The pattern day trader (PDT) rule says that anyone with less than $25,000 in their brokerage account can only take three day trades in a rolling five-day period. To clarify, that’s three trades where you open and close the position the same day. You can take as many overnight positions as you like.
For those of you who think the PDT rule sucks — I used to think the same thing. But after watching so many newbie traders take bad trades, overtrade, and ignore my rules … I changed my mind.
So, yeah, trading from an off-shore account might seem easy because the PDT doesn’t apply. But that’s the problem. It just gives you more opportunity to overtrade. Which teaches you all the wrong lessons.
Instead, trade less. Focus on taking only the right trades.
When You Focus on the Right Trades, Commissions Are Negligible
I’ve started over with my small account several times. And I’ve grown it to six figures consistently, year after year. Not ONCE did I ever care about the commissions my brokers charged. Why? Because I focus on the right trades.
When you focus on the right trades and learn to execute the trades well … you can grow your small account in such a way that those commissions are almost meaningless. And the risk is nothing like the risk you take trying to save $5 by using an off-shore broker.
Get Your Head in the Right Place
If you’re focused on wanting to trade more and save on commissions, your head is NOT in the right place.
It blows my mind how many people want to make a lot of money trading but don’t want to put in the time, invest in the right tools, and refine the process. A lot of people call trading a game. But it’s a serious game. Your future is on the line. And you need to have your head in the right place if you want to win the game.
Off-Shore Brokers Are NOT Worth the Risk
Nickel and diming your education or business expenses will not make you rich. It’s not just the low commissions and no PDT rule. It’s bad trade executions, spotty services, and fees they don’t tell you about. I don’t trust them.
I try to avoid questionable situations. SureTrader is a prime example of why. It’s not worth it. You have to stay in the game to be able to trade.
I don’t trust ANY off-shore brokers. Nor do I trust prop firms, hedge-fund brokers, or startup brokers. And I don’t trust small brokers.
Billion-Dollar Brokers Are Safer
I trade using E-Trade and Interactive Brokers. And before you ask…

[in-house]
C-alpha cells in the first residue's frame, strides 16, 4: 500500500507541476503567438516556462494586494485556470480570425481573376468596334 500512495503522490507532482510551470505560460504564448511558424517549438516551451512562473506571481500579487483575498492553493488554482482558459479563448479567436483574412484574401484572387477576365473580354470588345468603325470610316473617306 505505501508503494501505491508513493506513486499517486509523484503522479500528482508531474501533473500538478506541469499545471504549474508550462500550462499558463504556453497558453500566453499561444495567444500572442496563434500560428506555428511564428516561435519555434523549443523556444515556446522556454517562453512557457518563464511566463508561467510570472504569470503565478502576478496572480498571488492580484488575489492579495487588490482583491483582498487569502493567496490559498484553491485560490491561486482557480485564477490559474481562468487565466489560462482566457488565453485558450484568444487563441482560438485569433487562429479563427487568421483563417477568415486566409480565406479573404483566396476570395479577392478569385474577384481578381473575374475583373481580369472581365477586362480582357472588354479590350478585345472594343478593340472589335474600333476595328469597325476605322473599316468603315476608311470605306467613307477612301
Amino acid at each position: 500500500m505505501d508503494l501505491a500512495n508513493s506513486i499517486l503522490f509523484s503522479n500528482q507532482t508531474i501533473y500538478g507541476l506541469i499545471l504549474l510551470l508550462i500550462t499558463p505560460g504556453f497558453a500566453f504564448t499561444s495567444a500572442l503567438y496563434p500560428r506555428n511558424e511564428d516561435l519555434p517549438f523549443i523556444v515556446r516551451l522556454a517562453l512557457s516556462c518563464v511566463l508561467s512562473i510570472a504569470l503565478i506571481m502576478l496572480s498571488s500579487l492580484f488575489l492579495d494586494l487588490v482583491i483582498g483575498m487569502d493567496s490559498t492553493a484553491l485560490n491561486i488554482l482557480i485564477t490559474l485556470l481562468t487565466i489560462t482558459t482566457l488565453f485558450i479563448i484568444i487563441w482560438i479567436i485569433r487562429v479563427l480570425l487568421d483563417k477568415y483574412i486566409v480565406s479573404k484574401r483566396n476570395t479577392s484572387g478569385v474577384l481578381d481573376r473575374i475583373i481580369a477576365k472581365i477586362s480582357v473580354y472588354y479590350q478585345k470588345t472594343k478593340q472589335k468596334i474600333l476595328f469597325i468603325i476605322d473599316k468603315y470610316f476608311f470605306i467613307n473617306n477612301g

… no, I don’t have an affiliate relationship with them.
Actually, they hate me because I tell my students to trade less. They want people to trade more. Yes, I know a lot of brokers have gone ‘commission free.’ At least at some level. But as I said recently in this post, they have ways of making their money. And the more you trade, the better for them.
So why do I insist on using E-Trade and Interactive Brokers? Because they’re big, stable, multi-billion dollar companies. They comply with SEC regulations. I know they’re gonna be there when I wake up tomorrow. And they have all the services I need to trade penny stocks.
I’m not saying they’re perfect — they’re not. But as far as brokers go, they suck the least.
My Millionaire Students Didn’t Nickel and Dime Their Way to Success
Sadly, too many people just want hot stock picks. They don’t want to put in the time required to study. You need to invest in your education/knowledge, or you’ll become one of the 90% of losers.
You MUST have the right mindset. What else did my millionaire students do? They invested in education. They focused on the video lessons you can access as a Pennystocking Silver subscriber. And they focused on the DVDs and webinars you can access as a Trading Challenge student.
There’s no shortcut to success. But if you ignore my rules and my warnings there could be a shortcut to a blown-up account. Or a closed-down account. It’s not worth it.
Consider Yourself Warned with this Broker News
If you’ve read this far then I’ve done my job. You’ve been warned — again. Now you have a real-life, very recent example of why you should avoid sketchy off-shore brokers.
What do you think of this post? Comment below, I love to hear from all my readers!